Most people would never expect housing markets to grow rapidly during a pandemic. However, that’s exactly what the world has seen during the coronavirus pandemic.
During the COVID-19 pandemic, Australia’s residential property market reached an all-time high of $8.1 trillion as of April 2021. Residential property values in every major Australian city have consistently grown, rising 6.8% in just three months.
The property market is now quadruple the size of Australian GDP and according to Yahoo Finance, “$1 trillion more than the combined value of the ASX, superannuation and commercial real estate stock combined.”
This boom has been great news for investors and sellers. Investors have been acquiring properties that are rising in value and sellers have been getting more than market value for their homes. Those who need cash but aren’t willing to sell are choosing to refinance their mortgage to take advantage of low interest rates that aren’t predicted to last.
A booming property market isn’t good for first-time buyers
Although the housing market is creating wealthy property investors, it’s also putting home buying out of reach for many first-time home buyers. Mortgage rates are low, but wages are stagnant and the market is highly competitive. Some investors are grabbing up properties for winning bids that exceed market value, leaving few options for first-time buyers who don’t have the extra cash to pay a premium.
Thankfully, the rapid growth has started to slow but hasn’t returned to normal just yet. Although experts predict it will continue to slow and become easier for first-time home buyers to acquire a property, that’s not happening yet.
Despite the market slowing down, it’s interesting to see that a pandemic created a surge in demand for properties, not just in Australia but in the United States, New Zealand, Germany, Peru, and China as well.
The biggest question is why? Why did Australia’s residential home market reach a historic high in just several months during the pandemic? It’s been speculated that people have been panic buying properties kind of how people were panic buying toilet paper.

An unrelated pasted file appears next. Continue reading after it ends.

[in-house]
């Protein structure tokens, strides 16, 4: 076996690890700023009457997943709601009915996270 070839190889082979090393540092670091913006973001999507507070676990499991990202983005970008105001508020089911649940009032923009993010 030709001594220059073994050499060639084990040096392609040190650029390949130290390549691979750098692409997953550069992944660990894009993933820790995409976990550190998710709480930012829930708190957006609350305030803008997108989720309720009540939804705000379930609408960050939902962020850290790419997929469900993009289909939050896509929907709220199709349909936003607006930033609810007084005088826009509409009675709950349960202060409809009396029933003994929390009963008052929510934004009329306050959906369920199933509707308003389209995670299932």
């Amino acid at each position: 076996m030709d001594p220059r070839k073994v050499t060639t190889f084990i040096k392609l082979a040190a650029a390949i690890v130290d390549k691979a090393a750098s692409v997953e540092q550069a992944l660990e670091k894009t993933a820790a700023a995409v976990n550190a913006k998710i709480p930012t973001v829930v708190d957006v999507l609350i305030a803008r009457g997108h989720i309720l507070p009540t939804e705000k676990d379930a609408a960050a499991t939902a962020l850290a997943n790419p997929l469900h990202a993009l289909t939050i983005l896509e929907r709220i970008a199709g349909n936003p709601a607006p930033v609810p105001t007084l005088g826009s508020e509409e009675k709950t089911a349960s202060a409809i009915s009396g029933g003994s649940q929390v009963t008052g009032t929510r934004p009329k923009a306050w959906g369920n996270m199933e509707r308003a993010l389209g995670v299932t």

Are people panic buying properties?
Although homes have been selling fast and for more than market value, it’s hard to say for sure that people were panic buying. They were acting based on expectations that the housing market would crash and prices would collapse. Every previous economic downturn has crashed the housing market. The difference this time is widespread government assistance that has been previously unseen. Nobody was expecting governments to step in and enact eviction and mortgage moratoriums. This has never happened in the past and it seems out of reach so it didn’t even occur as a possibility.
So-called ‘panic buyers’ made a good choice
It seems a little strange that so many people would buy up homes during a pandemic. However, with the price of lumber inflated by around 400%, panic buying homes doesn’t seem so crazy after all. Although it’s unlikely that people knew lumber prices would skyrocket, the decision to scoop up homes as fast as possible turned out to be a great investment decision.
With the increase in lumber prices, it’s costing around $35,000 more to build a home, at least in America. It’s hard to find the exact figure for Australia, but it’s likely just as high. Home builders can’t negotiate better prices on lumber. They have to pay the premiums just like everyone else.
When will the home buying frenzy end?
It’s hard to say when the current housing boom will slow down. Now that lumber prices are 400% higher, there’s even more reason for people to buy up existing homes. New constructions are still underway, but contractors are canceling contracts they can no longer afford to fulfill. Unfortunately, when buyers can’t afford to pay the extra lumber costs, there’s no other choice.
Currently, buying a home is not easy. There is a shortage of workers, lumber is expensive, and builders are limiting the number of projects they’re willing to accept. According to Marketwatch, materials other than wood are becoming hard to find. Materials like steel and even appliances are in short supply.
It’s unclear when the home buying frenzy will end, but since it’s slowing down it probably won’t last too much longer. Until then, investors with cash flow will continue acquiring properties. First-time home buyers might need to wait just a little while longer.